Monday, May 24, 2010

The Agony of Defeat

There used to be a show on ABC (on the weekends, I think) when I was a kid called The Wide World of Sports. The opening footage rolled though 'the thrill of victory' - with an athlete winning something big, and then switched to this ski jumper wiping out horrifically and the voiceover moving to 'the agony of defeat'. Every week I (and countless others) watched as that poor guy's (who's name is Vinko Bogataj) worst moment, probably ever, was replayed over and over and over again.

I've found the video on You Tube, in case you're interested, it's below.

Last Sunday, I got to experience my very own 'agony of defeat' moment.

28 miles in to a 35 mile bike ride, I wiped out going around a downhill curve at about 30 mph. There was no video, unfortunately. I did have a witness, however; the IT Guy from work that I was riding with. He advises that I flipped over a few times landing on my head and right side, and eventually coming to rest on my back.

Quite impressive, apparently.

Before I went down, when I knew I was going to eat it; I managed to get myself over to the grass on the side of the road and as such, avoided any sort of road rash or nasty cuts. I did manage to acquire a black(-ish) eye and nose as well as assorted bumps and bruises on my person and a (I think) dislocated shoulder (when I was being examined in the ER - I should sue that ER doc! But he WAS very cute). I cracked my helmet and broke my sunglasses (heartbreak!).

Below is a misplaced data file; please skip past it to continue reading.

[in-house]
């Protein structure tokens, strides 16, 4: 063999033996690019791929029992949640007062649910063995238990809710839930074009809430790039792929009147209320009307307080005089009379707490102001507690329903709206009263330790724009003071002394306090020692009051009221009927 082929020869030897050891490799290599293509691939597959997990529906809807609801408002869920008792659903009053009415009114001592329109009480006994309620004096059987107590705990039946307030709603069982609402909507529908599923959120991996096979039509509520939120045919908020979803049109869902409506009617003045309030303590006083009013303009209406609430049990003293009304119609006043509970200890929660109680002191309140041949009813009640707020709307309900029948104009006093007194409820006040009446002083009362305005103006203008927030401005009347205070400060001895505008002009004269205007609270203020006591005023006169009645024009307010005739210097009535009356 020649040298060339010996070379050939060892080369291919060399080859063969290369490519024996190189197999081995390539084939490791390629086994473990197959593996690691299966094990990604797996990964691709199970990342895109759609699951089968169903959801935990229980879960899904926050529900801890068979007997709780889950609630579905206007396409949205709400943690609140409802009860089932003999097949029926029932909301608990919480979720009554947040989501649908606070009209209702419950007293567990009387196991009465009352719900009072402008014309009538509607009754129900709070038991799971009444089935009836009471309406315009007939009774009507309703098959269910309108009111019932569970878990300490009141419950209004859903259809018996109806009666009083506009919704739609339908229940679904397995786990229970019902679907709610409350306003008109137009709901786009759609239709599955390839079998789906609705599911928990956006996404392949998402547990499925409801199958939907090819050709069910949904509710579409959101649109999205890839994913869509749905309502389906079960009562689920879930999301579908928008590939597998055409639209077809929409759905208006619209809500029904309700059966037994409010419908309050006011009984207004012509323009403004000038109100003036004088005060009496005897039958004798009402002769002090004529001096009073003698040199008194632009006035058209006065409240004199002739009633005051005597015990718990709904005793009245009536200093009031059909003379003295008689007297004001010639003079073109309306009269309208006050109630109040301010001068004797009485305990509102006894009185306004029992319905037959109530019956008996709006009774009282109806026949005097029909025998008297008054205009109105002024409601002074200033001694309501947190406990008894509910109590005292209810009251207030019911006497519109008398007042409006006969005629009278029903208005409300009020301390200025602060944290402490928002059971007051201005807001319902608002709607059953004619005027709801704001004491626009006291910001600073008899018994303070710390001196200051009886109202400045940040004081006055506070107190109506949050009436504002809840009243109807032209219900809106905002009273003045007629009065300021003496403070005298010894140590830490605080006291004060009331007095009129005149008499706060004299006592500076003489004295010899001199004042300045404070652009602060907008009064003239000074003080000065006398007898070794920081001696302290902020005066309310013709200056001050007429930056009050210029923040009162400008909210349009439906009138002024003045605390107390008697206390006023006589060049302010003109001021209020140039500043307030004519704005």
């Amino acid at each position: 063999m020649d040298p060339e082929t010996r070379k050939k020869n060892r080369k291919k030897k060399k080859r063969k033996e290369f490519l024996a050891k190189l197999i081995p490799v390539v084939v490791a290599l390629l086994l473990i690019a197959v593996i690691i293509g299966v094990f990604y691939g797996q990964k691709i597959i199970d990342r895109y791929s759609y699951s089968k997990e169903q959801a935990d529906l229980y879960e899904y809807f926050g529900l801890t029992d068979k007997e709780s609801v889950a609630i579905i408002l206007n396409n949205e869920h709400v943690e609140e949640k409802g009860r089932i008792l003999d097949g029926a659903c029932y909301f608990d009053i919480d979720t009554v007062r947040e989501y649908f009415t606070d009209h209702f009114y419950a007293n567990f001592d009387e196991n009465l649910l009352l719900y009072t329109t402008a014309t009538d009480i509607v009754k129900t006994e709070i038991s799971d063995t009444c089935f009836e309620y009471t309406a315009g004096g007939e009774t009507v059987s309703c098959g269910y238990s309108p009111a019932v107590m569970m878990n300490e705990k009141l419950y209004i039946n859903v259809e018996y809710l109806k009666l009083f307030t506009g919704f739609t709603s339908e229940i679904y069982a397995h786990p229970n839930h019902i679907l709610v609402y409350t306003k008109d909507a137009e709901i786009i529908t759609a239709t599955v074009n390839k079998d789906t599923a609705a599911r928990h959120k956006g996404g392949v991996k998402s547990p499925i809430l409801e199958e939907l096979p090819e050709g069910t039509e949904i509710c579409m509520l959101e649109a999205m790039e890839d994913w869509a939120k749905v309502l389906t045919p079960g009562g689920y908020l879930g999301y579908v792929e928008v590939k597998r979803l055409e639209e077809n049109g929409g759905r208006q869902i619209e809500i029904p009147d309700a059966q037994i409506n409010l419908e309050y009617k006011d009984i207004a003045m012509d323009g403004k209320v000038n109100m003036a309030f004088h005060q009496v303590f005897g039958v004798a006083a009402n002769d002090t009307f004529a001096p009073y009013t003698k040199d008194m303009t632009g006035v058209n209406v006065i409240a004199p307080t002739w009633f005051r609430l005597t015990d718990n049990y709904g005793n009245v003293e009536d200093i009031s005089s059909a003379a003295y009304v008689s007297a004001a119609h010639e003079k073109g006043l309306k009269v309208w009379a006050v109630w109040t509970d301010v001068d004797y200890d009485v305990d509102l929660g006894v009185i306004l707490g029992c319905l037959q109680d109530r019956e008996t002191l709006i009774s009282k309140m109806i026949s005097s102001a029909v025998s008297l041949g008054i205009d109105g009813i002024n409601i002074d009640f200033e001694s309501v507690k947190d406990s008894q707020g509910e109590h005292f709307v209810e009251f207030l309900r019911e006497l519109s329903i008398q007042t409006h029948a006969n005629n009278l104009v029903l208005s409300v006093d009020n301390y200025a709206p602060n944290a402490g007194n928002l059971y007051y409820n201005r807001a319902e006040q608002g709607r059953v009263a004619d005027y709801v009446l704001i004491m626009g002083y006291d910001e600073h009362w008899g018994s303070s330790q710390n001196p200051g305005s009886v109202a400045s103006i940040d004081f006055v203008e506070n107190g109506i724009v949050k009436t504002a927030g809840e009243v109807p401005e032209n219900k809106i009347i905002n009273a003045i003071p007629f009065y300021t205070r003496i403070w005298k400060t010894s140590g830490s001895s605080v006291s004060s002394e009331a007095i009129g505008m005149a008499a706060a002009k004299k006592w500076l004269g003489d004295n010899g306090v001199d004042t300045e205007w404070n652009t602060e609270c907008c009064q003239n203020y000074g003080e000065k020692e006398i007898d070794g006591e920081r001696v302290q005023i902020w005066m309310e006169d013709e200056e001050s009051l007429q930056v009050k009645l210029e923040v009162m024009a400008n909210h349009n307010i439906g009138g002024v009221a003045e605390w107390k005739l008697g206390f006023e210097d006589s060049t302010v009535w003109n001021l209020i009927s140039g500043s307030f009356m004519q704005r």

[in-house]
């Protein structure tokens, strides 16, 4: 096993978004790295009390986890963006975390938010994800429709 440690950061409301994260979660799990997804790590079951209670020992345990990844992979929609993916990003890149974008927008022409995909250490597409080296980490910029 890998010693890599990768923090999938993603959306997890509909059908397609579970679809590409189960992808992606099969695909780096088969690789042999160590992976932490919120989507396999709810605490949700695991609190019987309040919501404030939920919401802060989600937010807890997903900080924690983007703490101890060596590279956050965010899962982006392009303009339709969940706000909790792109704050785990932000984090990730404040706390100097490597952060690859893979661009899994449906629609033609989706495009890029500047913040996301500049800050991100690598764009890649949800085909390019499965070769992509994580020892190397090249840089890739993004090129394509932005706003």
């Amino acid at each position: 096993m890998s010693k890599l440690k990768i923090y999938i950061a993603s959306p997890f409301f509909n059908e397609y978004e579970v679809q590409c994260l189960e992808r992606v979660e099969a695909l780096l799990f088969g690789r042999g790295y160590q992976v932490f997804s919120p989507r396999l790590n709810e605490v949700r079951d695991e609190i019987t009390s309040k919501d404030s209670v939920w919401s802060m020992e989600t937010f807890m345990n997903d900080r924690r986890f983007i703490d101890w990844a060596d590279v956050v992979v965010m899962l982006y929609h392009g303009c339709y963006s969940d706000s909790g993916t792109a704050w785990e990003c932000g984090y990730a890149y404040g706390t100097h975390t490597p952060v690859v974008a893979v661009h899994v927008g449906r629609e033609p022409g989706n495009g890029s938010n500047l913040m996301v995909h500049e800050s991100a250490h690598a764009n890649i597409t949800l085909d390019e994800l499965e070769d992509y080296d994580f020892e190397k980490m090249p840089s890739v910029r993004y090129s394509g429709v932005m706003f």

The bike is OK - it's currently at my LBS* getting checked out, but upon a cursory inspection by one of their guys, seems to be fine. I chalk this up to my having had a number of nasty crashes before, and learning the hard way how to fall off of a bike (let go of the bike, do not put your hands or arms out to brace yourself, and go limp). But, because I was primarily a mountain biker, I never fell at that speed. Let me tell you something - it HURTS, a LOT. I don't know how the Tour de France riders get back up and keep riding after those pile-ups they get into - dude, they're going 60 miles and hour and they rack out onto asphalt. THE HORROR.